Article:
For more, see: Rules That Warren Buffett Lives By.
In one sense, Buffett breaks with his value investing philosophy by looking not only for returns in dividend income but also in share price growth.
Strictly speaking, a value investor doesn't care at all about the share price or market value of a company because the value of owning a company is in the return of profit it gives to its owners, the shareholders. But even Benjamin Graham, the godfather of value investing, acknowledged that profits can be made when an investor buys company that has been undervalued for whatever reason by the stock market on the assumption that the market will eventually realize the discrepancy and the share price will rise.
For more, see: How Warren Buffett made Berkshire Hathaway a World-beater.
Buffett has bought companies (Berkshire Hathaway being the most obvious example) that were underperforming and steered them to profitability. Deals like this have convinced some people that Berkshire Hathaway is more like a private equity firm than a mere holding company and that Buffett and the partners at his firm are, in fact, not value investors but very cautious speculators.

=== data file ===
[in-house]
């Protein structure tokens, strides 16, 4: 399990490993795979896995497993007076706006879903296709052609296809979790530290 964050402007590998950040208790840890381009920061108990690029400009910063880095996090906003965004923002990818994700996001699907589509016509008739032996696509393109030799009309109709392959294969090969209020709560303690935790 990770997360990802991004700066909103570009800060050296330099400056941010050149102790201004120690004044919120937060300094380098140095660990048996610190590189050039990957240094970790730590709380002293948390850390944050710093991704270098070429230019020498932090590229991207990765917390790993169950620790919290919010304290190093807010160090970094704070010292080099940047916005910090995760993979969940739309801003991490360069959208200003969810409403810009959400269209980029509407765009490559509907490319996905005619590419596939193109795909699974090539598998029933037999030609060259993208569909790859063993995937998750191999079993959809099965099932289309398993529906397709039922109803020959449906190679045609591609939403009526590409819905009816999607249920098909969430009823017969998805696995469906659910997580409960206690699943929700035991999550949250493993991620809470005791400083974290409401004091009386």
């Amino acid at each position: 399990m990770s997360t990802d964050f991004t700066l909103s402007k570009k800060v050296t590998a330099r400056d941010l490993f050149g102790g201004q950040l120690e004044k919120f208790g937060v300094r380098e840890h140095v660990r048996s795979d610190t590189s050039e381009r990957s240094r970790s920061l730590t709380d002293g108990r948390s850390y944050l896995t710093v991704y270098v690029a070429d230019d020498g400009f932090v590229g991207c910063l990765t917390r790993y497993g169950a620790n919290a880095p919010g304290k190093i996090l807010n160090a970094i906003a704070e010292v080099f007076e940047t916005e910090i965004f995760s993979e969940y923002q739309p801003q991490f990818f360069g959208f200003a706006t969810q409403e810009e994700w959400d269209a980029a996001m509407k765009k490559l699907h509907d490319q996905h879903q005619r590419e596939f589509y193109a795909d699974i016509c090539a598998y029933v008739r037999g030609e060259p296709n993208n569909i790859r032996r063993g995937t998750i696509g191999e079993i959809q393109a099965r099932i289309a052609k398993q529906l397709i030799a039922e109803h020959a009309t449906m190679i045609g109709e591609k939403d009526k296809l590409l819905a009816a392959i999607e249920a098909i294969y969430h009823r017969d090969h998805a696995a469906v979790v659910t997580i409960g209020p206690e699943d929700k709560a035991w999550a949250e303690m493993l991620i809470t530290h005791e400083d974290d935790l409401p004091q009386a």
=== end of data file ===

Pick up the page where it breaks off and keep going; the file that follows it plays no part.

For more, see: Is Warren Buffett Really A Value Investor?
Pragmatism and thorough caution are core components of Buffett and Berkshire Hathaway's brand. Though Buffett may not be a value investor in the strict sense, his instincts for a good deal and the rules of engagement he set for himself have not only made Berkshire Hathaway outperform other investing firms, they have also protected him from outsized losses.
For more, see: Warren Buffett's Bear Market Maneuvers.
Philanthropy and Later Life
In June of 2006, Buffett announced his intention to give away most of his fortune to charity. The bulk of his donation was announced in a letter to the Bill and Melinda Gates foundation, which has received 185 million shares of Berkshire Hathaway so far at a market value of 28.3 billion in 2014.
Buffett told Charlie Rose in 2006, "I don't believe in dynastic wealth." Buffett's belief that people who inherit wealth are "members of the lucky sperm club" and his liberal politics persuaded him not to give his fortune to his children. Buffett also favors inheritance taxes and higher taxes on capital in general.